😄  The wrong steel can do more harm than good. All steels do not work on all knives. If your knives are not getting sharp after steeling you might be using too hard a steel,  a new edge may be needed on the knife.  Hint: A good idea is to use the same brand of steel as your knives. 

😄   The edge, even the edge of a fine edged knife, is made up of thousands of small cutting teeth called variations.  When these "teeth" are bent out of line, the knife dulls.  “Steeling,”does NOT put a new edge on a knife; it simply realigns the existing edge, increasing the sharpness.

😄   To properly clean your Steel, use Barkeepers Friend and a sponge following the lines of the steel, rinse and wipe with a clean towel or paper napkins. Dry thoroughly.

😄   If a knife is steeled regularly it should not need to be honed except when the bevel is ruined by wear, chipped or ruined by improper sharpening with a grinder or oval based diamond steels .  Knowing how to sharpen knives is a primary skill cooks and chefs learn. Not having sharp tools is frustrating, time-consuming, dangerous to you, and damaging to the food's presentation.


BEST WAYS TO SHARPEN

STONES
😄   The knife is the primary tool in the kitchen, used more than any other kitchen utensil. This section is about sharpening when the edge is so bad or abused some metal might have to be removed to restore the knife edge. For sharpening, not steeling I prefer stones.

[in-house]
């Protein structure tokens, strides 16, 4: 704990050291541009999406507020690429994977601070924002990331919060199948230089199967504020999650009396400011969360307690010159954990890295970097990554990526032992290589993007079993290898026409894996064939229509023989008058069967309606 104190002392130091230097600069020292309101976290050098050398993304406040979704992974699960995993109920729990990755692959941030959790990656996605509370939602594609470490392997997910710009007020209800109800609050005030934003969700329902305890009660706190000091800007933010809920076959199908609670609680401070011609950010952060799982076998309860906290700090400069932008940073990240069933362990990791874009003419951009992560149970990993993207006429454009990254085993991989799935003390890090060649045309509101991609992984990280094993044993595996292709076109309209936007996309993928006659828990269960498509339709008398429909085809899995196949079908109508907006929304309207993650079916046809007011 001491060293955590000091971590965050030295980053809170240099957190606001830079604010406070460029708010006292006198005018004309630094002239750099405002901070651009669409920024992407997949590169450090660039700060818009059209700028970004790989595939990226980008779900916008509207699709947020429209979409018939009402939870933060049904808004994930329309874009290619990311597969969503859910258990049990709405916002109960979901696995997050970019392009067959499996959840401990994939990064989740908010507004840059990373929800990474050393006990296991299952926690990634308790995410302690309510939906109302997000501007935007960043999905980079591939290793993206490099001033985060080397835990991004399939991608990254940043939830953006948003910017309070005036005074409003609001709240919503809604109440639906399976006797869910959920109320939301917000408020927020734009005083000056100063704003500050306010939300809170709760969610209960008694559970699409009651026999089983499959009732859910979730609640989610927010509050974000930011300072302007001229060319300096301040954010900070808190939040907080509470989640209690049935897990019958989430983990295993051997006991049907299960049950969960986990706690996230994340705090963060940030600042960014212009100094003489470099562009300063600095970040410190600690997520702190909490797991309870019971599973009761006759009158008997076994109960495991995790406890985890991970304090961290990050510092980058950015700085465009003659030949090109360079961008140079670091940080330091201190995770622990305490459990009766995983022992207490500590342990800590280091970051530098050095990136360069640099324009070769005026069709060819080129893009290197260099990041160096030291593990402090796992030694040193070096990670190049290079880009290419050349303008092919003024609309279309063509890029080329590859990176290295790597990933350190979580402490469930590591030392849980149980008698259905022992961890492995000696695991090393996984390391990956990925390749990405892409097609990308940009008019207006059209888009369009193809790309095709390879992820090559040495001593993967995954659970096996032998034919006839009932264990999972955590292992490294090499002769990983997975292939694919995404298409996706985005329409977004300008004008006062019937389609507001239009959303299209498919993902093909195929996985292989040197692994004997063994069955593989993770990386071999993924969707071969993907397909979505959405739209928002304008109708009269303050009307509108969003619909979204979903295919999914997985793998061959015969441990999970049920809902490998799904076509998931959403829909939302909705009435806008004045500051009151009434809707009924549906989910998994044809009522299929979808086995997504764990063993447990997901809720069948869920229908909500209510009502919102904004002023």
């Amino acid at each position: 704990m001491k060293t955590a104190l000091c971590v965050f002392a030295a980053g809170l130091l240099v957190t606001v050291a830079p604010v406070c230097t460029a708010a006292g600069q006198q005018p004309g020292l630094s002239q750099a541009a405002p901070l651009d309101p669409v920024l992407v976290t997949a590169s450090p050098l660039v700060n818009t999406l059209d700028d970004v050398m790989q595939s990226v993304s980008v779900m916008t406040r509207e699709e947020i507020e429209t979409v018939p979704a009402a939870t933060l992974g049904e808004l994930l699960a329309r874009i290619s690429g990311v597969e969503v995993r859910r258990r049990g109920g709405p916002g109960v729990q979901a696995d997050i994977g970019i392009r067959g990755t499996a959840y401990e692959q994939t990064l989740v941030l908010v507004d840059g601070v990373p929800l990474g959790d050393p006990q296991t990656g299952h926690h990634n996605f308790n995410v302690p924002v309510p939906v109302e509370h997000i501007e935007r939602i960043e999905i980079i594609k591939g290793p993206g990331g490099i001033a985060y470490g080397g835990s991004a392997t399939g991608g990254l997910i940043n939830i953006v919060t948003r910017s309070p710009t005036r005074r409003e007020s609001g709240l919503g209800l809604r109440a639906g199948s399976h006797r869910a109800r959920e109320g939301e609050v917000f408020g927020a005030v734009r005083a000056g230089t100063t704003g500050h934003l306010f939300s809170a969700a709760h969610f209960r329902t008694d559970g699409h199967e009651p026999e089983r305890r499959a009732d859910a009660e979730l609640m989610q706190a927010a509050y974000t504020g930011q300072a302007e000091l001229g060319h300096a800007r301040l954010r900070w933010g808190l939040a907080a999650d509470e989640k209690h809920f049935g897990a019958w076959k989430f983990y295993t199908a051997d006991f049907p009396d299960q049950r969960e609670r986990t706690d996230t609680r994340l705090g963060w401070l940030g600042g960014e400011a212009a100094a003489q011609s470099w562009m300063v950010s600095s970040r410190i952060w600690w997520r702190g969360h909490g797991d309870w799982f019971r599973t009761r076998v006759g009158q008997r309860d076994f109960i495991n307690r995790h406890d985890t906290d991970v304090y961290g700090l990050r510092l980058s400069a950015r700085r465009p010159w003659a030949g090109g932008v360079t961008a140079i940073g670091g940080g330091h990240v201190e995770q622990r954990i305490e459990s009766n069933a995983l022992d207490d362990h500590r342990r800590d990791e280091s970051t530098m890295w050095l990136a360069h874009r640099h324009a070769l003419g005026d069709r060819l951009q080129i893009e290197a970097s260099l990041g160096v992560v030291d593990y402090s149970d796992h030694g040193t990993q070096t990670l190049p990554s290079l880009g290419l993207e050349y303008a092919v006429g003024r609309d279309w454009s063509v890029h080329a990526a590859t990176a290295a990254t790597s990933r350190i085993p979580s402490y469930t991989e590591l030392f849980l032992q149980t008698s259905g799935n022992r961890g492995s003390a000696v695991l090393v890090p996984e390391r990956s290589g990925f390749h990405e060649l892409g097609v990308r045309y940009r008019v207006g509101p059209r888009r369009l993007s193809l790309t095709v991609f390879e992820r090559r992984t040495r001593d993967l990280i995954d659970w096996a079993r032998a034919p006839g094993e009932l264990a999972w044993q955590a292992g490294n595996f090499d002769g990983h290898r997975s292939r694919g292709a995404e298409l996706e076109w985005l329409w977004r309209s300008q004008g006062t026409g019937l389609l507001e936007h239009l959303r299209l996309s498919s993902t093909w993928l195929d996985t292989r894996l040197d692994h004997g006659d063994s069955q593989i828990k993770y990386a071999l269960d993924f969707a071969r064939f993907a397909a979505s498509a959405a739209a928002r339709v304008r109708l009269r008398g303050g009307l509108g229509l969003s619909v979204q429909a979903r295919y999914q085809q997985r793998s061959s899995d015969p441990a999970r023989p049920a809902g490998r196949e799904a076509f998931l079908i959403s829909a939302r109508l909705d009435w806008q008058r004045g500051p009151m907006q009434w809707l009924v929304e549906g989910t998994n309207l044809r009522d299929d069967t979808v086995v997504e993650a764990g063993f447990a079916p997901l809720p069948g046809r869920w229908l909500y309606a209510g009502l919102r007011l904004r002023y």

😄   A sharpening stone is a convenient tool that can be used to quickly sharpen dull knives. An inexpensive  sharpening stone should be at least 2 by 6 inches and feature a coarse side and a fine side.

😄   Lubricate the sharpening stone. There are three things used on stones, water, oil, nothing. And you have to know what right for the stone you are using. In a kitchen, in a bind, the most common safe oil is Olive oil, except it can go rancid. You really should use Mineral Oil or a light weight Honing or Sharpening oil specifically made for this process available at good Kitchen supply outlets for an oil stone. 

😄   Japanese style water stones use obviously water. Water and Oil do not mix and if you used one on a stone do not change. 

😄   Place the sharpening stone on a sturdy countertop, table or workbench and here's a trick, use two rubber sink stoppers, the five inch flat disk from the sink or bathtub. Cut off the finger grip tit and this makes a beautiful, washable no slip for the stone on the counter. 

😄   For water stones, if you have not made a trough, a wet towel saves the tops of the table and a mess. There are many types of stone holders and grits available.

😄   I do not use sanders or electric sharpeners period, my knives are too valuable.


ANGLES

😄   Different knives have different bevel angles. Filet and paring knives will have shallow bevels 10-12  degrees because to flex you must be thin. Santoku's, Chefs, and thicker bladed chopping knives and slicing cleavers generally are at 18-22 degrees. Sashimi, Nakiri’s, and similar thin-bladder knives have 12-14 degree angles. 

😄   In todays world nothing is final. I have seen field axes used in competition (Alaskan Logging Events) that were sharpened almost to shaving standards. I have dough cutters sharpe enough to carve turkey.